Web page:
Operation Condor (original title: Feiying Gaiwak)

USA - 1997

Movie Review By Alex Lau

Jackie Chan is back, and it seems like he never left. "Operation Condor" is the fourth Jackie Chan movie to be re-released in the U.S. in the last couple of years, following "Rumble in the Bronx," "Supercop," and "First Strike." So the big question is, can there be such a thing as too much Jackie Chan?

Well, if there is such a thing as too much Jackie Chan, this would be it. "Operation Condor" was written and directed by Chan, and he's the star, too. He's in almost every scene, and everything about this movie screams of his influence.

The humor gets pretty silly, too. You just can not take this film very seriously at all. For every awe-inspiring acrobatic move that Chan makes, there are a couple of eye-rollers as well. That was pretty common for a Hong Kong film circa 1991 (when it was originally made), but it doesn't play quite as well when it's dubbed in English in 1997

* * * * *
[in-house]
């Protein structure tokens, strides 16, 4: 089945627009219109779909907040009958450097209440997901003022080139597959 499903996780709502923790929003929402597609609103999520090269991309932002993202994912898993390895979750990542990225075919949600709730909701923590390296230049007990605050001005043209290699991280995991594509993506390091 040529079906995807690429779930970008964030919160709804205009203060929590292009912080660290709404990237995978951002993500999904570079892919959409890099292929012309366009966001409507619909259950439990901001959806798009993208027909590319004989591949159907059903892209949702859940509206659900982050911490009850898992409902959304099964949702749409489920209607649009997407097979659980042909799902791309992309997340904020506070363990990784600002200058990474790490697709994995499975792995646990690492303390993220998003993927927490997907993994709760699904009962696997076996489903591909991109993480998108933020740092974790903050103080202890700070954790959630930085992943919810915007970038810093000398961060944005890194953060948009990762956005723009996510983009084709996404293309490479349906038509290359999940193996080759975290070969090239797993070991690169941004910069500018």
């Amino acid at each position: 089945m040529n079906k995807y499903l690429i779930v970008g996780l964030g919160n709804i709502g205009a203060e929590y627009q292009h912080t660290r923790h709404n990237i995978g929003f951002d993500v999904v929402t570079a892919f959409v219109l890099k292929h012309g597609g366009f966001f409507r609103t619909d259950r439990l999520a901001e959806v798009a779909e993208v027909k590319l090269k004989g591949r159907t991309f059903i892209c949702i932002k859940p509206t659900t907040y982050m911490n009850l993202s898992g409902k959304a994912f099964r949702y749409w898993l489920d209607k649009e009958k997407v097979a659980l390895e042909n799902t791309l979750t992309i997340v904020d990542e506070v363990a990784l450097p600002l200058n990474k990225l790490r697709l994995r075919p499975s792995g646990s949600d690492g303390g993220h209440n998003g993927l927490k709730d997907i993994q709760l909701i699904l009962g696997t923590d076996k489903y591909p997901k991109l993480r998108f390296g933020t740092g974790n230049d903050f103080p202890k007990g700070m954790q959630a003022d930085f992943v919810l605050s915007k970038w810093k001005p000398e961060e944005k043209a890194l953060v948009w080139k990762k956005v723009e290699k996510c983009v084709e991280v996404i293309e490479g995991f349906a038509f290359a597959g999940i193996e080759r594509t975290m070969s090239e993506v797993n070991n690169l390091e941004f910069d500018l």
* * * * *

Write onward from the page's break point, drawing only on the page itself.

The basic plot sounds like something swiped out of a James Bond or Indiana Jones movie. Chan is a UN agent named Jackie, who is asked to retrieve some stolen Nazi gold in the Sahara desert. He's accompanied by Ada, played by Carol Cheng, who's an expert on the desert surroundings, and Sasha, the granddaughter of the German soldier who buried the treasure. The three of them have to battle the weather, several sets of thugs, and each other, before they finally reach the treasure cave.

Then again, it's a Jackie Chan movie. Plot is almost immaterial. What does matter is that you get everything you expect from a Jackie Chan movie. Jaw-dropping chase scenes? Check. Fight sequences where Jackie has to fend off dozens of bad guys? Check. Slapstick comedy, with Jackie being the fall guy as often as not? Check-a-mundo.

It's a bit of a guilty pleasure, but "Operation Condor" is worth catching on the big screen. And you'd better hurry, it probably won't be long before another Jackie Chan movie comes around.

© 1997 Alex Lau Air Date: 7/23/97

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